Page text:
The day after the reading we spent mostly running around shopping, and that was the day we had lunch in the Malaysian restaurant. Actually, shopping isn't the best description, but we looked more than shopped--looked at the people, the things, a family of street cats beautiful but wary, lovely old buildings being restored, imported clothing and jewelry from all over, atmosphere and a taste o the big city as it exists in Toronto. That was the centre of Thursday.
Friday focussed on our tea with Flory in her magnificent house, magnificently showering her work and her spirit which isn't ponderous but not exactly light, either. Quirky but real, too. Wonderful row house. We talked about mothers and daughters, about her family and her daughter now, a little about her husband and her painting and how her work was received compared to this realistic backyard scenes. How she began writing after he died as a kind of companionship, and how her daughter disliked her writing.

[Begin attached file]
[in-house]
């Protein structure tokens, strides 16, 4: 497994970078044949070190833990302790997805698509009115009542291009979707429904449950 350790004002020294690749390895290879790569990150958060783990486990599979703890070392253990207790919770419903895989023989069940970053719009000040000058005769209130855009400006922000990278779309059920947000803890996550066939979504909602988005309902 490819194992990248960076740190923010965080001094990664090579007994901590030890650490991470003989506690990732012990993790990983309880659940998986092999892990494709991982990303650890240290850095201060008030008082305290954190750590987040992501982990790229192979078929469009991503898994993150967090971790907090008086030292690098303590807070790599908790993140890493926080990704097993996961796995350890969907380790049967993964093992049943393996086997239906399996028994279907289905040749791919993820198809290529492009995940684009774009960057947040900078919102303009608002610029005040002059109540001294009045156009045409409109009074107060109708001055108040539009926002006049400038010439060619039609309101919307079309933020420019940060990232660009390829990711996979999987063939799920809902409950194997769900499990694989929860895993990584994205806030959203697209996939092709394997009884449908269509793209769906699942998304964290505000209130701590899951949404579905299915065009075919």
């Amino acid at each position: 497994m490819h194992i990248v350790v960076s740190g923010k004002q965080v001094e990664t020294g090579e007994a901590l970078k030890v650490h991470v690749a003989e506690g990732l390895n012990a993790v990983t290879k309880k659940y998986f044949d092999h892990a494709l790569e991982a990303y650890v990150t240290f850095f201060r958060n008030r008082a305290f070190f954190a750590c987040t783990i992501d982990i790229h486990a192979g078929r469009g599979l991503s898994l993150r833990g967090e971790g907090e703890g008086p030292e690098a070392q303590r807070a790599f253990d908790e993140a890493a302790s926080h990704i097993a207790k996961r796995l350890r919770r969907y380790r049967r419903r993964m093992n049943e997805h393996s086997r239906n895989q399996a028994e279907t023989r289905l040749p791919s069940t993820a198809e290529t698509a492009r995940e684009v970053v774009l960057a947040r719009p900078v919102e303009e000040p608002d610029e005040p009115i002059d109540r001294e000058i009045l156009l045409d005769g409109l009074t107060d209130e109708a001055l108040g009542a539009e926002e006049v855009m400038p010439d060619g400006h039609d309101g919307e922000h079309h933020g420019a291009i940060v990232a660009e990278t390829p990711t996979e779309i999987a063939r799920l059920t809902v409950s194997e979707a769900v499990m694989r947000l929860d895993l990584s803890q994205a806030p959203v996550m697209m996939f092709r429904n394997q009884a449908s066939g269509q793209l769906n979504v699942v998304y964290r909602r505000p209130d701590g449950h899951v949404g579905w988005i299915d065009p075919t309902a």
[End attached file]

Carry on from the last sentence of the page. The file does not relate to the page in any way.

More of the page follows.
Saturday was the day with Kathryn when we wandered around a couple of places and best got Christina's fish: the suck, Joanne and Ernie; neons, the three guys on probation; two leopard fish, Boo and Akbar; and the green catfish, Zach. Watched them and worried about them. Ran around trying to find a thermometer for the tank so they wouldn't freeze or boil. Finally got a tourist keychain at a convenience store next to Shoppers Drug Mart while Christina was talking to Mary, the bag lady from Russia. Then we argued about how to read the thermometer (as mostly a toy it was hard to decipher) which Zach went wild in the tank. And we worried that night, kept waking up to be certain they were still swimming and there would be Zach flitting wildly around. Kathryn on cushions stolen from the chesterfield in the storage room. She left earl the next morning because it was Easter and she didn't want to miss her family's egg hunt. Too quick a visit with her, and she doesn't look well. She has begun school, though, which is a new adventure for her. Out of the office where we had worked together, rather messily for her. Glad she's out and begun something new; she's too young to waste herself.